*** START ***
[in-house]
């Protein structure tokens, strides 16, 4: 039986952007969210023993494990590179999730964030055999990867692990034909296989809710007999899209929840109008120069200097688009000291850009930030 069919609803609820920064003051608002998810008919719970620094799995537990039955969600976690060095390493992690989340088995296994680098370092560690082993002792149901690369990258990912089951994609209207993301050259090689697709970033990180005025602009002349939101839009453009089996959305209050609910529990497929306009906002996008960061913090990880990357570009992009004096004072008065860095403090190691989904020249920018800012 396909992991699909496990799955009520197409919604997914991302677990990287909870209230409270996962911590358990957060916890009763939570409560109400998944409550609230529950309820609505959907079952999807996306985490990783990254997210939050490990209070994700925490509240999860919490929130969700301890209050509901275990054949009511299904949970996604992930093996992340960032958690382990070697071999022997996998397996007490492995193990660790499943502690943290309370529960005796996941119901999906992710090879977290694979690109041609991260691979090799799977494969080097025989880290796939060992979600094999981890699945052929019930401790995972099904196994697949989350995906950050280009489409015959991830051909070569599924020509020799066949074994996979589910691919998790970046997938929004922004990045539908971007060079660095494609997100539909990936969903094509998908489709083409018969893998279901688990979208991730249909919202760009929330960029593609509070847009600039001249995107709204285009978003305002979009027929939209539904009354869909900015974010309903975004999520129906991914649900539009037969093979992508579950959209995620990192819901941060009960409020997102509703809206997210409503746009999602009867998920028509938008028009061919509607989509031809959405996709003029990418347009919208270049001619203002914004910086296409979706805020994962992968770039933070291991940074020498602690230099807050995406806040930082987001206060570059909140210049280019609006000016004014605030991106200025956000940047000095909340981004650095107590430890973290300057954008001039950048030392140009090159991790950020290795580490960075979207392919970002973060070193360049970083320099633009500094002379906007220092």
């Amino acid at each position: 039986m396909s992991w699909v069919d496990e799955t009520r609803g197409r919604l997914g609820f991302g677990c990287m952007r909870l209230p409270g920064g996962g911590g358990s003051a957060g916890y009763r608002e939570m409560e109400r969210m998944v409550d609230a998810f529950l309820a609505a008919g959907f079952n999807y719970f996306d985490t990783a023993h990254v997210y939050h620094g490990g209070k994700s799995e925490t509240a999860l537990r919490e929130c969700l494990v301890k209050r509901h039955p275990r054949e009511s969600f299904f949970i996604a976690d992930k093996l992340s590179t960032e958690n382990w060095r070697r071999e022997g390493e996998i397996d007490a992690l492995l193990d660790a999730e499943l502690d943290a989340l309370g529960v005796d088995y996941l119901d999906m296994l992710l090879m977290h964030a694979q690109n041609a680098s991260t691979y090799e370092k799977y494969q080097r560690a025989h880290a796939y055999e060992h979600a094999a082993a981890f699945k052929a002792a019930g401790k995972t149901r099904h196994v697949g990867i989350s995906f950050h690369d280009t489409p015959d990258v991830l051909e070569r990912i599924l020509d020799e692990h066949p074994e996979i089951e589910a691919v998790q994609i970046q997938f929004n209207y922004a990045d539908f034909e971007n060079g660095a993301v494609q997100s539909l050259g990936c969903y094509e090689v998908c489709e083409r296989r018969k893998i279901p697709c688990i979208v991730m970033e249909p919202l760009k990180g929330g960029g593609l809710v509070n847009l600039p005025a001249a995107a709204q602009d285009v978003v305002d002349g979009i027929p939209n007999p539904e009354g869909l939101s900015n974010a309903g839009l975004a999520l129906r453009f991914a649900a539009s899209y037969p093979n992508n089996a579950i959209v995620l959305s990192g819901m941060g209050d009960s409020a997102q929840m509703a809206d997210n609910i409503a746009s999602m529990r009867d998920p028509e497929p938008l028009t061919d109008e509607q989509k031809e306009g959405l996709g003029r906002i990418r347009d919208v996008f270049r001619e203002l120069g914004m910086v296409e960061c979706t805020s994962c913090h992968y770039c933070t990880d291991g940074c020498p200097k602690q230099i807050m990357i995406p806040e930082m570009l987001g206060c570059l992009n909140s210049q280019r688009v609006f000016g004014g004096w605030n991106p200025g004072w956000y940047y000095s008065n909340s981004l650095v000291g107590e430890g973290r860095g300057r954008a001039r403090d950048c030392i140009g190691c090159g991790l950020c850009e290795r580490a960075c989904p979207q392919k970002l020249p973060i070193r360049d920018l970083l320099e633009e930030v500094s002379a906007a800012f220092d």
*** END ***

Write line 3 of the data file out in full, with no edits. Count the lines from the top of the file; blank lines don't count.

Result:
């Amino acid at each position: 039986m396909s992991w699909v069919d496990e799955t009520r609803g197409r919604l997914g609820f991302g677990c990287m952007r909870l209230p409270g920064g996962g911590g358990s003051a957060g916890y009763r608002e939570m409560e109400r969210m998944v409550d609230a998810f529950l309820a609505a008919g959907f079952n999807y719970f996306d985490t990783a023993h990254v997210y939050h620094g490990g209070k994700s799995e925490t509240a999860l537990r919490e929130c969700l494990v301890k209050r509901h039955p275990r054949e009511s969600f299904f949970i996604a976690d992930k093996l992340s590179t960032e958690n382990w060095r070697r071999e022997g390493e996998i397996d007490a992690l492995l193990d660790a999730e499943l502690d943290a989340l309370g529960v005796d088995y996941l119901d999906m296994l992710l090879m977290h964030a694979q690109n041609a680098s991260t691979y090799e370092k799977y494969q080097r560690a025989h880290a796939y055999e060992h979600a094999a082993a981890f699945k052929a002792a019930g401790k995972t149901r099904h196994v697949g990867i989350s995906f950050h690369d280009t489409p015959d990258v991830l051909e070569r990912i599924l020509d020799e692990h066949p074994e996979i089951e589910a691919v998790q994609i970046q997938f929004n209207y922004a990045d539908f034909e971007n060079g660095a993301v494609q997100s539909l050259g990936c969903y094509e090689v998908c489709e083409r296989r018969k893998i279901p697709c688990i979208v991730m970033e249909p919202l760009k990180g929330g960029g593609l809710v509070n847009l600039p005025a001249a995107a709204q602009d285009v978003v305002d002349g979009i027929p939209n007999p539904e009354g869909l939101s900015n974010a309903g839009l975004a999520l129906r453009f991914a649900a539009s899209y037969p093979n992508n089996a579950i959209v995620l959305s990192g819901m941060g209050d009960s409020a997102q929840m509703a809206d997210n609910i409503a746009s999602m529990r009867d998920p028509e497929p938008l028009t061919d109008e509607q989509k031809e306009g959405l996709g003029r906002i990418r347009d919208v996008f270049r001619e203002l120069g914004m910086v296409e960061c979706t805020s994962c913090h992968y770039c933070t990880d291991g940074c020498p200097k602690q230099i807050m990357i995406p806040e930082m570009l987001g206060c570059l992009n909140s210049q280019r688009v609006f000016g004014g004096w605030n991106p200025g004072w956000y940047y000095s008065n909340s981004l650095v000291g107590e430890g973290r860095g300057r954008a001039r403090d950048c030392i140009g190691c090159g991790l950020c850009e290795r580490a960075c989904p979207q392919k970002l020249p973060i070193r360049d920018l970083l320099e633009e930030v500094s002379a906007a800012f220092d």